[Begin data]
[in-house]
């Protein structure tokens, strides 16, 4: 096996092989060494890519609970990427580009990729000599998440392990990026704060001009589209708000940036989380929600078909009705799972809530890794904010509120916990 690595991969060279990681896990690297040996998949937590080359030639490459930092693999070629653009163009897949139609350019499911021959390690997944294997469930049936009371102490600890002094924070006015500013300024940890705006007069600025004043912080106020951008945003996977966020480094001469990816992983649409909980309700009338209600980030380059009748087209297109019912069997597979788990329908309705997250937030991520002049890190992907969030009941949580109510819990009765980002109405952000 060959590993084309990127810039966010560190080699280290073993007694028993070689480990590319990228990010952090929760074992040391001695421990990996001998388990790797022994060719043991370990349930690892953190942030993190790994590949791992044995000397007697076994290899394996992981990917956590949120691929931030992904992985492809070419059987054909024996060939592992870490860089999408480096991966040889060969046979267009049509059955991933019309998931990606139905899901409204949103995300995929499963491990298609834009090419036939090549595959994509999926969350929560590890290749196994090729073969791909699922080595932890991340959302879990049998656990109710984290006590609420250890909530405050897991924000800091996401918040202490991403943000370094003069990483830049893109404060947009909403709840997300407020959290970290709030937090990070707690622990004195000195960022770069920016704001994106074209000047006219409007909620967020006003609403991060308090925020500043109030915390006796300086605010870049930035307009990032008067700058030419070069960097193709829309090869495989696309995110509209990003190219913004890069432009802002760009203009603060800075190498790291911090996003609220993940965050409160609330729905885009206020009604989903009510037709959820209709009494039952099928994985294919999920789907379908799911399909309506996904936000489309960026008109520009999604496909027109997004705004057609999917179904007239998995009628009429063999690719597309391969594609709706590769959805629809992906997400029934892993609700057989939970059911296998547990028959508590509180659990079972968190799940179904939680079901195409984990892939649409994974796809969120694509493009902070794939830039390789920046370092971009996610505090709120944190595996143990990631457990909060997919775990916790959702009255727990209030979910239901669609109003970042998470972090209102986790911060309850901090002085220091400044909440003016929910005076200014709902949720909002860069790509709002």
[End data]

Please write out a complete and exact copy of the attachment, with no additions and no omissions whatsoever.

[in-house]
């Protein structure tokens, strides 16, 4: 096996092989060494890519609970990427580009990729000599998440392990990026704060001009589209708000940036989380929600078909009705799972809530890794904010509120916990 690595991969060279990681896990690297040996998949937590080359030639490459930092693999070629653009163009897949139609350019499911021959390690997944294997469930049936009371102490600890002094924070006015500013300024940890705006007069600025004043912080106020951008945003996977966020480094001469990816992983649409909980309700009338209600980030380059009748087209297109019912069997597979788990329908309705997250937030991520002049890190992907969030009941949580109510819990009765980002109405952000 060959590993084309990127810039966010560190080699280290073993007694028993070689480990590319990228990010952090929760074992040391001695421990990996001998388990790797022994060719043991370990349930690892953190942030993190790994590949791992044995000397007697076994290899394996992981990917956590949120691929931030992904992985492809070419059987054909024996060939592992870490860089999408480096991966040889060969046979267009049509059955991933019309998931990606139905899901409204949103995300995929499963491990298609834009090419036939090549595959994509999926969350929560590890290749196994090729073969791909699922080595932890991340959302879990049998656990109710984290006590609420250890909530405050897991924000800091996401918040202490991403943000370094003069990483830049893109404060947009909403709840997300407020959290970290709030937090990070707690622990004195000195960022770069920016704001994106074209000047006219409007909620967020006003609403991060308090925020500043109030915390006796300086605010870049930035307009990032008067700058030419070069960097193709829309090869495989696309995110509209990003190219913004890069432009802002760009203009603060800075190498790291911090996003609220993940965050409160609330729905885009206020009604989903009510037709959820209709009494039952099928994985294919999920789907379908799911399909309506996904936000489309960026008109520009999604496909027109997004705004057609999917179904007239998995009628009429063999690719597309391969594609709706590769959805629809992906997400029934892993609700057989939970059911296998547990028959508590509180659990079972968190799940179904939680079901195409984990892939649409994974796809969120694509493009902070794939830039390789920046370092971009996610505090709120944190595996143990990631457990909060997919775990916790959702009255727990209030979910239901669609109003970042998470972090209102986790911060309850901090002085220091400044909440003016929910005076200014709902949720909002860069790509709002």